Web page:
Growing a New Writing Group
Are you looking for writing feedback? Like the idea of sharing ideas and techniques with other writers? If so, joining a writing group may appeal.
The easiest option is to find an established group. It already has its structure sorted out, plus its members are used to the routine. If you join, you’ll quickly find out if the way the group operates and its members interact suit you or not. But such groups may not publicise themselves, so they are difficult to find. They may not be actively seeking new members, or if they are, it may be invitation only.
The other option is to join a newly formed writing group. There’s no history or established rules to work within, which may be good. The challenge with a new group is transforming a collection of disparate writers into a cohesive, supportive unit.
Fortunately, the development pattern of new groups has been a subject of research for many years. One important early finding is that any new group—whether it deals with writing, lawn bowls, or world domination—tends to develop via four consecutive stages: Forming, Storming, Norming, and Performing.
Knowing these stages can help you understand what is going on in your brand-new writing group. And this knowledge may help you in terms of your expectations, plus hanging in there during the inevitable rough patches the group encounters as it matures.
Here’s how the four stages may play out.
A new group is fragile during its forming stage. Its members are not yet loyal, and their main concern may be what the group can do for them. The group faces instability, churn, with some people quickly exiting—sorry, not my thing—and new strangers taking their place. Group members may differ in terms of how they think the group should operate.
These different needs and expectations do not surface immediately. Why?
Members of a new group tend to be on their best behaviour, wanting to make a good first impression. Because they want to be seen as a valued part of the group, they may agree with issues that go against their true needs and feelings.
The name says it all. The brief honeymoon is over.
As members become more comfortable in their group, they now want to have their needs met. Members’ different interests and agendas often lead to clashes.
Some common storming issues in a new writing group:
- Time. People taking more than their fair share of the discussion time. Too much meeting time spent on inconsequential matters, or late starts and long tea breaks becoming the norm. Members who chronically arrive late.
- Feedback. People giving feedback that is too general, negative or trivial. Or not giving enough feedback, such as ‘Yeah, liked it.’
- Behaviour. Not preparing for the meeting. Rewriting others’ material without permission. Dominating the discussion. Going to pieces when others critique one’s work. Undermining the group’s leader. Not accepting group decisions. Getting into a writing rut, I.e., revising work again and again, rather than providing others with new material for comment.
Although this stage is difficult, these differences can get members to start thinking about what’s important for the group and what may need to be changed or discarded.
Storming can lead to one of these outcomes:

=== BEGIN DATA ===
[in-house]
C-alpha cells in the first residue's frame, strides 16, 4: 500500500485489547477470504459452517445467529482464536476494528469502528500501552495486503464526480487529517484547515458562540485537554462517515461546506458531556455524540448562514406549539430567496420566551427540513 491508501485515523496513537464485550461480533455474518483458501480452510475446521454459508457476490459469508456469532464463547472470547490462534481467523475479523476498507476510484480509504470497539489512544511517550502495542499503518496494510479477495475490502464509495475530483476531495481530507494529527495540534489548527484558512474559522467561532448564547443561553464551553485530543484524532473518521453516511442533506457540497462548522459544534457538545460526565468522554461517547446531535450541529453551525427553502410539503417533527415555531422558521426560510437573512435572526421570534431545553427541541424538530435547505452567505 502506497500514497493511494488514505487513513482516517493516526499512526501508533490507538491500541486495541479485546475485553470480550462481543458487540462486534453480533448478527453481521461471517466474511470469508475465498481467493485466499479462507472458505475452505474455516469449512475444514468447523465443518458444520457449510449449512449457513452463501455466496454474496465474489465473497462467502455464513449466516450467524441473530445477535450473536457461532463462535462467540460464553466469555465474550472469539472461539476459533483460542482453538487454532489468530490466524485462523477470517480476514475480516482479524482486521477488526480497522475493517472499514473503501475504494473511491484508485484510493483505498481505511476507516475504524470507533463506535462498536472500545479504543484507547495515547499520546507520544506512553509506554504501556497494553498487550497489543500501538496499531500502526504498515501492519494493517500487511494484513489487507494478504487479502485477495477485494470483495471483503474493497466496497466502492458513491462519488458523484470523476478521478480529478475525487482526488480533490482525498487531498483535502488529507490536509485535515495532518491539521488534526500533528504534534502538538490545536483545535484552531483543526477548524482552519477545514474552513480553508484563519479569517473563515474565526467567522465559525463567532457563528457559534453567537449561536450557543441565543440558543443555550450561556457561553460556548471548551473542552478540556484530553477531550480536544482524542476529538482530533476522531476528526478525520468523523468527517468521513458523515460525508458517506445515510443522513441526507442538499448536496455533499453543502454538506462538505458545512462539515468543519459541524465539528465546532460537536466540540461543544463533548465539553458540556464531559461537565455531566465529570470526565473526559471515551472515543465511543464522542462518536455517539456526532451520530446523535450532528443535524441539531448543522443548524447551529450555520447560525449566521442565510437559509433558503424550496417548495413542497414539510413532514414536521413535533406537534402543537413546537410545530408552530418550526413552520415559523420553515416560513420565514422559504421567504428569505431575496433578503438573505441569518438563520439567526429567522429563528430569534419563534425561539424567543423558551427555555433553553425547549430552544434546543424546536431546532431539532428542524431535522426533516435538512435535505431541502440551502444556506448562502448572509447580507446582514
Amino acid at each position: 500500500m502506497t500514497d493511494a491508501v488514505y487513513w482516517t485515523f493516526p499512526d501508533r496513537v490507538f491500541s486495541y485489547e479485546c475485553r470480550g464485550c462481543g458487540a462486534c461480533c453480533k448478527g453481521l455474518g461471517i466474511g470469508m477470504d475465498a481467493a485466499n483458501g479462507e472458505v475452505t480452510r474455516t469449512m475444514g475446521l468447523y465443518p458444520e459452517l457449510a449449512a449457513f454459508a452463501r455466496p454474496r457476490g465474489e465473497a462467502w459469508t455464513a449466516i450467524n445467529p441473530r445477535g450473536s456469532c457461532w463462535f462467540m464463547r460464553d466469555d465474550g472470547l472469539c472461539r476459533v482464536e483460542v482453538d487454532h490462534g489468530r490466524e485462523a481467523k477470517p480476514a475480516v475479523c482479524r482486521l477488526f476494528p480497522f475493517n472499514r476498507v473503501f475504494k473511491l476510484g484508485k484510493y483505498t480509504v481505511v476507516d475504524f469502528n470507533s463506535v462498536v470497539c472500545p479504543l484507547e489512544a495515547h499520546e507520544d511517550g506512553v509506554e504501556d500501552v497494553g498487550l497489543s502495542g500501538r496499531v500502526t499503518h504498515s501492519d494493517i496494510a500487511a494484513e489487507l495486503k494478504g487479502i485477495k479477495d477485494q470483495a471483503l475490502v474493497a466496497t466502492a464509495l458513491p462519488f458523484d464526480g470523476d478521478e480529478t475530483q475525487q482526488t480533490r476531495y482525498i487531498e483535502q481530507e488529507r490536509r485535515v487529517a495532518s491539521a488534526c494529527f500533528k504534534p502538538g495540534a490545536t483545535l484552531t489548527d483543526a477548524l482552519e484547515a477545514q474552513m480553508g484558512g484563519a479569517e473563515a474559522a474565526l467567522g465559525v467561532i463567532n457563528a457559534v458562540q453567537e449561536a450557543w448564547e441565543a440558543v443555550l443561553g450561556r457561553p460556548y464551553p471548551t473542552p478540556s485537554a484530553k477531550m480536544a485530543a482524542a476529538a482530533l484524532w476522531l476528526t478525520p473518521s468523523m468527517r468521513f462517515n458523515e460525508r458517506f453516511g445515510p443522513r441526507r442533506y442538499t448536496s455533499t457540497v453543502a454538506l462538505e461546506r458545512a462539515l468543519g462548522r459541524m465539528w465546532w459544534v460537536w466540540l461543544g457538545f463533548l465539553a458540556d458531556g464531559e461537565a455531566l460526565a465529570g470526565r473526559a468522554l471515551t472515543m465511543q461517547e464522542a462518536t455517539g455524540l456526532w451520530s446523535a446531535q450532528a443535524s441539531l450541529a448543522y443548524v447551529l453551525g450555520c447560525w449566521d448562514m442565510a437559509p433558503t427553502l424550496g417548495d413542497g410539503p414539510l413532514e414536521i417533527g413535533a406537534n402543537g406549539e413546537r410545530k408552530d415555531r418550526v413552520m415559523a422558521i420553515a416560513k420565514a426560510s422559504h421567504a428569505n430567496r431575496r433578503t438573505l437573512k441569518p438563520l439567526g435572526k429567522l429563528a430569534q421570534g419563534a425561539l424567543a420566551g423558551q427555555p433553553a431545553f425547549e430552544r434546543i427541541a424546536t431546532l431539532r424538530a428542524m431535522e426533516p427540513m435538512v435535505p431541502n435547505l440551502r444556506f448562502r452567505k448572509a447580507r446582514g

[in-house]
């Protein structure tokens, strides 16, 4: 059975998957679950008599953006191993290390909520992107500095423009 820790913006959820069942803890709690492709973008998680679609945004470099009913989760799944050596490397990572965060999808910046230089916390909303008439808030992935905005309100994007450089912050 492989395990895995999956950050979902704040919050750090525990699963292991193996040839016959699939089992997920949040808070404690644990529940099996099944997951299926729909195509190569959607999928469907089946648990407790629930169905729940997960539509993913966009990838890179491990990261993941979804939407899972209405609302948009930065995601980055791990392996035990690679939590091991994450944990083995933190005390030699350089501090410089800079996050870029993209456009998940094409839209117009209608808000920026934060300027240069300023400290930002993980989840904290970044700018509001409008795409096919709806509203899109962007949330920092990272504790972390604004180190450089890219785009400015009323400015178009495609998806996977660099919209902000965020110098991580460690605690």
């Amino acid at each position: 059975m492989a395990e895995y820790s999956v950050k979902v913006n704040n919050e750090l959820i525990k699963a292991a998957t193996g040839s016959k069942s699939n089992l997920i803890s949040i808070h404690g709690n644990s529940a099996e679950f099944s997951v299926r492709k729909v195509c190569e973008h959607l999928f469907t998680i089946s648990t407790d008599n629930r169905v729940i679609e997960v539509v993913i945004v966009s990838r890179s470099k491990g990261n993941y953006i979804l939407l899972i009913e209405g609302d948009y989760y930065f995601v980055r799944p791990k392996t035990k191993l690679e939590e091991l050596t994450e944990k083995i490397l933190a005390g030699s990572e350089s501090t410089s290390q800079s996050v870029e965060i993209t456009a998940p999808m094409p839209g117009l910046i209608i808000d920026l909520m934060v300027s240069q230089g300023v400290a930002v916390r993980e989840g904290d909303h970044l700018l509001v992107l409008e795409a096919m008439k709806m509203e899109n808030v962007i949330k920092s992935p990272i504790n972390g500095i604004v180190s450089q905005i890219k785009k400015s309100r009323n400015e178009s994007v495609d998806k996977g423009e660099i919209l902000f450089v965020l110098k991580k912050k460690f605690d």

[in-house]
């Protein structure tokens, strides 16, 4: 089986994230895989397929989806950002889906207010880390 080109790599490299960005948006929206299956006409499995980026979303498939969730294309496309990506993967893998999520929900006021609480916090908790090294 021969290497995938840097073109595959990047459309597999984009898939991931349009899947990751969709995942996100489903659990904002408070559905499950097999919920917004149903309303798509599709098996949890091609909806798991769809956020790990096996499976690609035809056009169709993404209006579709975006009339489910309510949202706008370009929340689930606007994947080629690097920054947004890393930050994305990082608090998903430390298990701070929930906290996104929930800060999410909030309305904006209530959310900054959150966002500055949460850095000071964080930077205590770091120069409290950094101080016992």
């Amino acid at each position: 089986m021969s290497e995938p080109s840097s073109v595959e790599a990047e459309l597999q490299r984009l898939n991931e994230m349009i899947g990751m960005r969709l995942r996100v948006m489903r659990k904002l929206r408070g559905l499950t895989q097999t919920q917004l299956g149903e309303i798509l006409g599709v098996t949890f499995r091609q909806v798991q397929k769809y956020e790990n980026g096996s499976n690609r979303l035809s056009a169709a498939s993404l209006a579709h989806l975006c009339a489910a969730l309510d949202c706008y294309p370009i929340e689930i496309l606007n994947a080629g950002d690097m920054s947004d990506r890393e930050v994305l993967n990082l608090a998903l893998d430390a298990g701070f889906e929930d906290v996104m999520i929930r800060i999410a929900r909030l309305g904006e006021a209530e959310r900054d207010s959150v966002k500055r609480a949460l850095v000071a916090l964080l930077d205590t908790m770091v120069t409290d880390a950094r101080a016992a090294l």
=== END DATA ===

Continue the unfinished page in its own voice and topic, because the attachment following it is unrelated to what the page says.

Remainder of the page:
- The group continues, after resolving major issues and accommodating differences where possible.
- The group continues, based on majority rule, and dissenters opt out or are expelled.
- The original group splinters, and members either opt out or join one of the splinter groups.
- The group dissolves.
If the group continues, members begin to resolve differences and come to trust or tolerate others. Members realise they need to change in some ways in order to help the group, and they understand that it takes conscious effort to maintain group harmony.
To achieve such harmony, members may start talking honestly about their needs and expectations. It is useful to understand what each member 1) wants from the group, 2) is willing to do to help the group, and 3) will put up with. One person may want feedback, will help the group by attending nearly every meeting, and will put up with some less-produvtive members. Another person may value talking shop with others who are writing in a similar vein, will help out by taking on the role of the group’s contact person, and will accept that some members write stuff he’s not interested in.
If things go well, the group moves to this final, productive stage. Members now share a sense of unity and belonging. They become more involved and loyal, and actively help the group succeed. They may even get to the point of appreciating rather than tolerating others strengths and contributions. They trust the other members, may seek their help more than before, and they may socialise and perhaps become friends.
They now view their group as providing more benefits than drawbacks. When an issue or problem arises, they assess how it affects them individually and how it affects the group–and they may put their own wishes to one side if the group benefits are more important. If the group has no leader, one may be chosen or emerge at this point.
Evaluating the experience
If you join a new writing group, it may help to set a future review date, say, six months. Be an active member, and then, when the date rolls around, assess how your group is working in terms of helping you meet your writing goals. Even if you find that it isn’t helping that much, you may decide to stay because you enjoy other elements that the group provides, such as friendships, deadlines, and good discussions.